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Nanga 南画・文人画

An example in the Nanga style (left):

Yosa BUSON (1716–1783)
Spring Landscape
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Nanga is a term broadly used to indicate an eighteenth-century Japanese painting style inspired by the ideals of the Chinese literati. This foreign influence entered Japan during the Edo period (1615-1868), despite the country’s self-imposed isolation of the time.

In philosophy, Nanga artists followed the path of the Chinese literati, scholars who dedicated their lives to the pursuit of knowledge and the arts of poetry, music, and painting. Their artistic productions were intended to express noble thoughts rather than copy external reality and were meant for personal pleasure.

This Chinese-inspired style gradually developed its own distinctive Japanese characteristics, seen in the work of artists such as Gion Nankai (1676-1751), Sakaki Hyakusen (1697-1752) and Yanagisawa Kien (1704-1758).

The favorite painting subjects were landscapes and the four plants that symbolize the virtues of the literati: bamboo, orchid, chrysanthemum, and plum. Landscape was a device through which these men of letters could portray their inner journeys. They often added calligraphy to their works for its poetic significance and as a display of erudition.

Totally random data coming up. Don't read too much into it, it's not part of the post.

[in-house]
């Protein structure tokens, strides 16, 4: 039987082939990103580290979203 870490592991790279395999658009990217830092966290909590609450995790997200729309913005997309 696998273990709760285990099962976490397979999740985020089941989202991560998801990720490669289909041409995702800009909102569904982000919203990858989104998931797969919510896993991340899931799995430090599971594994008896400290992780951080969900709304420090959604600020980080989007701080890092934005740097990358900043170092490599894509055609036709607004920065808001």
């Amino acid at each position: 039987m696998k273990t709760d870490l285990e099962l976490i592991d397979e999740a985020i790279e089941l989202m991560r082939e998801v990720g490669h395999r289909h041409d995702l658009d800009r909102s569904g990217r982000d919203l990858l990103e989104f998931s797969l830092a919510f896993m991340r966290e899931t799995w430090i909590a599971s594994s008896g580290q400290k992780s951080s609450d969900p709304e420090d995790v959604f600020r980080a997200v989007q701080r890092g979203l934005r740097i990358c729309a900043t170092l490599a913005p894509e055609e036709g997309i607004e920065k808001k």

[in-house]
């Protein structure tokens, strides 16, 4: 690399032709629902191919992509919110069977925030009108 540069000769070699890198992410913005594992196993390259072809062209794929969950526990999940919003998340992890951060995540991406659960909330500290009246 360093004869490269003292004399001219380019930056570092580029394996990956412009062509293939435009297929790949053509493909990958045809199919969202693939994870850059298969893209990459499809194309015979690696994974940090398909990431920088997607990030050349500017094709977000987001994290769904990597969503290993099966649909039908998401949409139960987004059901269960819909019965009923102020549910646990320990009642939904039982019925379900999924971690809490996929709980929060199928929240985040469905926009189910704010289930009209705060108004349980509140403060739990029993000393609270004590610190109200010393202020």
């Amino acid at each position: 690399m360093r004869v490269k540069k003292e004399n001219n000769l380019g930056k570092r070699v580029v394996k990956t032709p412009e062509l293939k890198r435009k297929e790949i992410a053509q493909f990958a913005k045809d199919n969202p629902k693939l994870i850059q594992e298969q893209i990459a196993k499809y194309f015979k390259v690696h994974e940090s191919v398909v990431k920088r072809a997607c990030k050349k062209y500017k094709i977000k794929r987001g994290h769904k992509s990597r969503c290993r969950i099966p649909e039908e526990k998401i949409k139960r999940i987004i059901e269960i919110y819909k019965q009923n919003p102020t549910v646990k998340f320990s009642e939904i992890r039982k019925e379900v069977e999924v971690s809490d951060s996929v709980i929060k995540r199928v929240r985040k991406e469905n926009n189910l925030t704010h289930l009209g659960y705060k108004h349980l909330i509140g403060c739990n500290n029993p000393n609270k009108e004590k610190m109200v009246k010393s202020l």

The Nanga tradition developed in various places in Japan such as the cities of Edo (later Tokyo) and Nagoya, the Kansai area, and the island of Kyushu. Ike Taiga (1723-1776), Yosa Buson (1716-1783), and Uragami Gyokudo (1745-1820) are among the most noted masters of this school. Accomplished second-and third-generation artists include Ki Baitei (1734-1810), Matsumura Goshun (1752-1811), Okada Beisanjin (1744-1820), Yokoi Kinkoku (1761-1832), Takahashi Sohei (1802-1833), Tani Buncho (1763-1840), Okada Hanko (1782-1846), Nakabayashi Chikuto (1776-1853), Yamamoto Baiitsu (1783-1856), and Nukina Kaioku (1783-1863).